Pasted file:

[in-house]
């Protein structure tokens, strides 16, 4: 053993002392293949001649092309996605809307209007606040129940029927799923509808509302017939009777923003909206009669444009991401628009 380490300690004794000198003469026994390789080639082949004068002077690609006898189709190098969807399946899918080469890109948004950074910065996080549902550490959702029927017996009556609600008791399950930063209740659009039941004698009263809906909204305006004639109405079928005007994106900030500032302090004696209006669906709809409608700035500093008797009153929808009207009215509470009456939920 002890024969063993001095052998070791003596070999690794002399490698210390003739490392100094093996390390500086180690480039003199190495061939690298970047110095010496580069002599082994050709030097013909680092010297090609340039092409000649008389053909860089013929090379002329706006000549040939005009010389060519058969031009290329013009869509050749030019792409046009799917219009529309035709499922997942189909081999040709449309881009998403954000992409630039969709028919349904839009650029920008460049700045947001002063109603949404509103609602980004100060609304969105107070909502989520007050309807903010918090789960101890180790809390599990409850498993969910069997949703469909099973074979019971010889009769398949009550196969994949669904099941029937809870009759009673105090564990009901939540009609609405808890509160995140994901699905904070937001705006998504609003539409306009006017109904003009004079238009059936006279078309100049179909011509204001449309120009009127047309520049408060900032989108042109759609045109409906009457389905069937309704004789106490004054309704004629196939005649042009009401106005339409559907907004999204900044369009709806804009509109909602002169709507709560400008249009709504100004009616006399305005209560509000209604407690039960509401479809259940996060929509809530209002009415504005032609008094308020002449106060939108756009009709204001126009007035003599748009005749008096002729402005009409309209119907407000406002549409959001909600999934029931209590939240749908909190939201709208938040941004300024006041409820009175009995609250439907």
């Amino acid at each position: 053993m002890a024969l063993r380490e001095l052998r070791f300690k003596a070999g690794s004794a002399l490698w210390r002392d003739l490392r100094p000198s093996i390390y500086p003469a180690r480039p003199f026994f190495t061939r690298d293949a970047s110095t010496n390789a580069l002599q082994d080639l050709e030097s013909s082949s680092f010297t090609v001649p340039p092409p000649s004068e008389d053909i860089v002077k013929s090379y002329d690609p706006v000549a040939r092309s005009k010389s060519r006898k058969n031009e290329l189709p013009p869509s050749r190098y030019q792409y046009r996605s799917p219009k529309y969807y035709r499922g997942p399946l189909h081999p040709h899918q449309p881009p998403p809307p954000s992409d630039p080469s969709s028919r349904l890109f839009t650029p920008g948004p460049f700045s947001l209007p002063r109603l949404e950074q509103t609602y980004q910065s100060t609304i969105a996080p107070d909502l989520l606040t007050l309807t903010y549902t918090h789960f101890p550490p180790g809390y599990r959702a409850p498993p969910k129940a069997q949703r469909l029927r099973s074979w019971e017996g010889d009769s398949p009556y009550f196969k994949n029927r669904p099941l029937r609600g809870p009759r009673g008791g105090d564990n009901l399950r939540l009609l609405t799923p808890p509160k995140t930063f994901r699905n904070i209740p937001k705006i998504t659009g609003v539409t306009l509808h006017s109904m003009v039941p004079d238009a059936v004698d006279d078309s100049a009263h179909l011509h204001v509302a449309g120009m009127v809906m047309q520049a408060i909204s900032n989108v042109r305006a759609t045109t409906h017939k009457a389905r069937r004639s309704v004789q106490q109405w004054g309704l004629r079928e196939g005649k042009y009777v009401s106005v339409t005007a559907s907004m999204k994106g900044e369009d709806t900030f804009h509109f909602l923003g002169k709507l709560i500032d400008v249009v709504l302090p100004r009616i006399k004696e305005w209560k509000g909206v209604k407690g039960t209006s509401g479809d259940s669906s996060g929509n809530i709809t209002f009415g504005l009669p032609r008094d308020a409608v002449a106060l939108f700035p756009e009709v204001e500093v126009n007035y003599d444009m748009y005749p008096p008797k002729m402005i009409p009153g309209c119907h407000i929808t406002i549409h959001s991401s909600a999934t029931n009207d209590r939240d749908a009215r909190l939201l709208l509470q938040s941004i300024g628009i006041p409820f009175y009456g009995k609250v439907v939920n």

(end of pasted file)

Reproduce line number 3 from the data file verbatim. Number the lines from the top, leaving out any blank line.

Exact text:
């Amino acid at each position: 053993m002890a024969l063993r380490e001095l052998r070791f300690k003596a070999g690794s004794a002399l490698w210390r002392d003739l490392r100094p000198s093996i390390y500086p003469a180690r480039p003199f026994f190495t061939r690298d293949a970047s110095t010496n390789a580069l002599q082994d080639l050709e030097s013909s082949s680092f010297t090609v001649p340039p092409p000649s004068e008389d053909i860089v002077k013929s090379y002329d690609p706006v000549a040939r092309s005009k010389s060519r006898k058969n031009e290329l189709p013009p869509s050749r190098y030019q792409y046009r996605s799917p219009k529309y969807y035709r499922g997942p399946l189909h081999p040709h899918q449309p881009p998403p809307p954000s992409d630039p080469s969709s028919r349904l890109f839009t650029p920008g948004p460049f700045s947001l209007p002063r109603l949404e950074q509103t609602y980004q910065s100060t609304i969105a996080p107070d909502l989520l606040t007050l309807t903010y549902t918090h789960f101890p550490p180790g809390y599990r959702a409850p498993p969910k129940a069997q949703r469909l029927r099973s074979w019971e017996g010889d009769s398949p009556y009550f196969k994949n029927r669904p099941l029937r609600g809870p009759r009673g008791g105090d564990n009901l399950r939540l009609l609405t799923p808890p509160k995140t930063f994901r699905n904070i209740p937001k705006i998504t659009g609003v539409t306009l509808h006017s109904m003009v039941p004079d238009a059936v004698d006279d078309s100049a009263h179909l011509h204001v509302a449309g120009m009127v809906m047309q520049a408060i909204s900032n989108v042109r305006a759609t045109t409906h017939k009457a389905r069937r004639s309704v004789q106490q109405w004054g309704l004629r079928e196939g005649k042009y009777v009401s106005v339409t005007a559907s907004m999204k994106g900044e369009d709806t900030f804009h509109f909602l923003g002169k709507l709560i500032d400008v249009v709504l302090p100004r009616i006399k004696e305005w209560k509000g909206v209604k407690g039960t209006s509401g479809d259940s669906s996060g929509n809530i709809t209002f009415g504005l009669p032609r008094d308020a409608v002449a106060l939108f700035p756009e009709v204001e500093v126009n007035y003599d444009m748009y005749p008096p008797k002729m402005i009409p009153g309209c119907h407000i929808t406002i549409h959001s991401s909600a999934t029931n009207d209590r939240d749908a009215r909190l939201l709208l509470q938040s941004i300024g628009i006041p409820f009175y009456g009995k609250v439907v939920n």